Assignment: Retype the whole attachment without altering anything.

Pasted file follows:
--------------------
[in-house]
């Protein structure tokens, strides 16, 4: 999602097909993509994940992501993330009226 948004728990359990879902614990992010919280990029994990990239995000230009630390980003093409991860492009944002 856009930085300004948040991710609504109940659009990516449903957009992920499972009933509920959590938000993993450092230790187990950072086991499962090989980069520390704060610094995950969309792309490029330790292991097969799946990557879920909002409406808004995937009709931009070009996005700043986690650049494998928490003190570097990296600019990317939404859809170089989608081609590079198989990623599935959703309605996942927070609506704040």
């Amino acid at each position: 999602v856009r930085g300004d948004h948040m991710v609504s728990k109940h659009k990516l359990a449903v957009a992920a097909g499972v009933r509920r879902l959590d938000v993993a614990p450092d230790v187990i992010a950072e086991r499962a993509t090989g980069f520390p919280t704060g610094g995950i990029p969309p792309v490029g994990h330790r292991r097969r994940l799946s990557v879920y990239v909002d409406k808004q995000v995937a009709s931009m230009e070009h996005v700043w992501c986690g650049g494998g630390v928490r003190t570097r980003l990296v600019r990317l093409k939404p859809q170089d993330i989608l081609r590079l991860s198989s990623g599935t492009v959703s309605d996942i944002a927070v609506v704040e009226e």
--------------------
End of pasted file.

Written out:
[in-house]
């Protein structure tokens, strides 16, 4: 999602097909993509994940992501993330009226 948004728990359990879902614990992010919280990029994990990239995000230009630390980003093409991860492009944002 856009930085300004948040991710609504109940659009990516449903957009992920499972009933509920959590938000993993450092230790187990950072086991499962090989980069520390704060610094995950969309792309490029330790292991097969799946990557879920909002409406808004995937009709931009070009996005700043986690650049494998928490003190570097990296600019990317939404859809170089989608081609590079198989990623599935959703309605996942927070609506704040």
């Amino acid at each position: 999602v856009r930085g300004d948004h948040m991710v609504s728990k109940h659009k990516l359990a449903v957009a992920a097909g499972v009933r509920r879902l959590d938000v993993a614990p450092d230790v187990i992010a950072e086991r499962a993509t090989g980069f520390p919280t704060g610094g995950i990029p969309p792309v490029g994990h330790r292991r097969r994940l799946s990557v879920y990239v909002d409406k808004q995000v995937a009709s931009m230009e070009h996005v700043w992501c986690g650049g494998g630390v928490r003190t570097r980003l990296v600019r990317l093409k939404p859809q170089d993330i989608l081609r590079l991860s198989s990623g599935t492009v959703s309605d996942i944002a927070v609506v704040e009226e």